My articles, writing, observations and other information about Futaleufu, Region X, and Chile. This picture was taken End of June 2008 in the town of Futa.
Thursday, December 18, 2008
Keeping myself busy...
Keeping myself busy...Above...a before and after. The after includes my dried flowers and home-made candle.
I've taken to stealing roses, just one or two at a time, as a late-in-life criminal venture. With a rose bush every 20 feet, on every street in Futa, and some bushes taller than houses poking out over rickety fences, I find myself walking up or down a street in my big old corduroy jacket with a thick pair of garden scissors in the pocket. And by the time I end up back at our little cabin, I have another stash of stolen roses to hang and dry. Sometimes I detour from my m.o., and clip pieces of lavender, and when the summer wanes, flowering mint and catnip. I tie them up with pieces of horsehair and hand them above the wood stove and just let them slowly dried and grow slightly brittle. I went on such a criminal enterprise today after spying a yard full of magenta and white rose bushes. My conscience got me this time, and I knocked on the door of the little yellow, wooden house. The man of the house was fine with me having some roses, but not with letting me free to cut them, so he grabbed a kitchen knife and walked across the yard with me to clip some prolific bunches. White, deep red, and a fuchsia color. Back home, my criminal urges not satisfied, I snuck into the back yard and cut copious amounts of anise, oregano and lemon balm from an abandoned garden, tying them up and hanging them on nails under the steps.
Of the things I've gathered to dry, the lilacs surprised me the most...they held together and lost not a bud or flower, and kept their lavender and white colors. Real lavender dries to a lovely grey-green, while the hop vine and catnip tend to curly and grow too bitter.
Nono and Ismael were working in town on their new addition to their house which is already rented for season. As they were clearing out the backyard and old shed, Ismael hauled out an old wooden box they decided to use for firewood. I spied it and told Nono, Cuanto Vale? She tilted her head back and laughed. I said no really, I could make something from it, a bench, or coffee table. She waved it at me and I loaded the chicken-shit, ash-encrusted thing into the bed of the truck and brought it home. Greg has known me for eighteen+ years, and after stopping for dead birds, cow skulls, horse hair and rocks along side roads in three countries, he didn't flinch when I asked him to help me carry the rickety mess to the backyard where I promised I would transform it into "something".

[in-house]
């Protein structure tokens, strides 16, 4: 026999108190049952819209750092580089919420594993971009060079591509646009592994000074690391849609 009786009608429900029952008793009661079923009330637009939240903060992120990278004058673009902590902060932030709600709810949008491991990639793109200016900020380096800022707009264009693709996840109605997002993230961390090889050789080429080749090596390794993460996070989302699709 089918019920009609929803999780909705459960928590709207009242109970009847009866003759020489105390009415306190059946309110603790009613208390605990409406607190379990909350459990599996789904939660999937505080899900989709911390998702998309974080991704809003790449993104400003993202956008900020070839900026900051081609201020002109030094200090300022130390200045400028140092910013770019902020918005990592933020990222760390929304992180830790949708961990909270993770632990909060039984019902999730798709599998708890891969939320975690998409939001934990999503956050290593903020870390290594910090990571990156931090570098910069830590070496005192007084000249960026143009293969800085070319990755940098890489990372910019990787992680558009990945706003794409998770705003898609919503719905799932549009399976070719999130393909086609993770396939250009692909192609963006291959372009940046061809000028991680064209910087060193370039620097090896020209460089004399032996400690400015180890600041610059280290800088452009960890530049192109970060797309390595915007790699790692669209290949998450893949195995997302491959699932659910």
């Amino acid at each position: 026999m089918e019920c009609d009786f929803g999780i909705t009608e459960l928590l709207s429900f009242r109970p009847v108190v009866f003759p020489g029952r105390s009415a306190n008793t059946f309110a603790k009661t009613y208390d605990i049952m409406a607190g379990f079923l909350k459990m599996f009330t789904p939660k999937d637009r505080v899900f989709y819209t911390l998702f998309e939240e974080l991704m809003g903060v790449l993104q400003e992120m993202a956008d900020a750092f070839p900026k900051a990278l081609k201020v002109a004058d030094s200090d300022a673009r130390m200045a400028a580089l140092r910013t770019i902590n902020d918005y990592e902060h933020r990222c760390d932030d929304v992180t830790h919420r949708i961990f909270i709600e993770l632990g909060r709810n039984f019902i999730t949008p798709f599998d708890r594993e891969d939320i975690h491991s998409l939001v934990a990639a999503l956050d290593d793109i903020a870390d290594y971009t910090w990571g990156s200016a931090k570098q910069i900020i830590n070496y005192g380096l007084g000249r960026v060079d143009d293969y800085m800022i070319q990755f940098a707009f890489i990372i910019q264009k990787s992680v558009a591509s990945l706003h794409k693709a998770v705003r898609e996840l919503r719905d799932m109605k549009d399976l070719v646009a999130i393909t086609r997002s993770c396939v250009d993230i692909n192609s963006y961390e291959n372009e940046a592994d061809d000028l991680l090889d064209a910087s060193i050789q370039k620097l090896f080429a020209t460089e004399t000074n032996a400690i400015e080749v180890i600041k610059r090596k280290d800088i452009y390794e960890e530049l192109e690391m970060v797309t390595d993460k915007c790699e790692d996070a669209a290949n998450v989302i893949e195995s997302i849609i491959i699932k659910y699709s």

I pounded it apart, brushed off the big chunks, sat with a hatchet head and bent nails and started to put the box bench back together. Chickens pecked around in the mash of ash and new grass, and the clouds rolled in. I dragged the thing under the little back porch and made supper, all the time thinking about what the jumble of old boards would become.
The next day, I went to the hardware store and bought one sheet of sandpaper and a can of clear varnish. After a half-hour of digging through bags and boxes, I located a bag of upholstery tacks, and a pair of kitchen scissors to cut up my pounded copper sheets. Dishes rested in the sink, and clothes re-dried on the clothesline as I walked around and around my blank slate of a box bench. Off came the bottom planks, revealing legs. I sanded. Then I carved and gouged Mapuche symbols into the front and top. Oh...now the adrenaline is running high! I grabbed my aged copper panel, and clipped some strips and squares, and began to attach them to the bench with upholstery tacks. Then in a frenzy I found my child's tray of water color paints and mixed up a little tray of blue-green, and began to wash it into the carved Mapuche symbols. Dot up the excess and step back. Perfect. Out comes the varnish and in a manic flash, I let the old porous wood soak up a half a pint. While it's drying, I dig my skeins of horsehair out from under the couch and tape the ends, comb it out, and start braiding it for handles on the ends of the table.
Now, a day later, still without the handles, it is essentially done. I rubbed it with a little aromatic wax I made from old candles and lavender oil and a little floor wax mixed in. I LIKE IT. Looks to me like something off an old pirate ship from the 1700's. I set some dried flowers in a jar, and a homemade candle in an old stove top part on top of it, and it's perfect!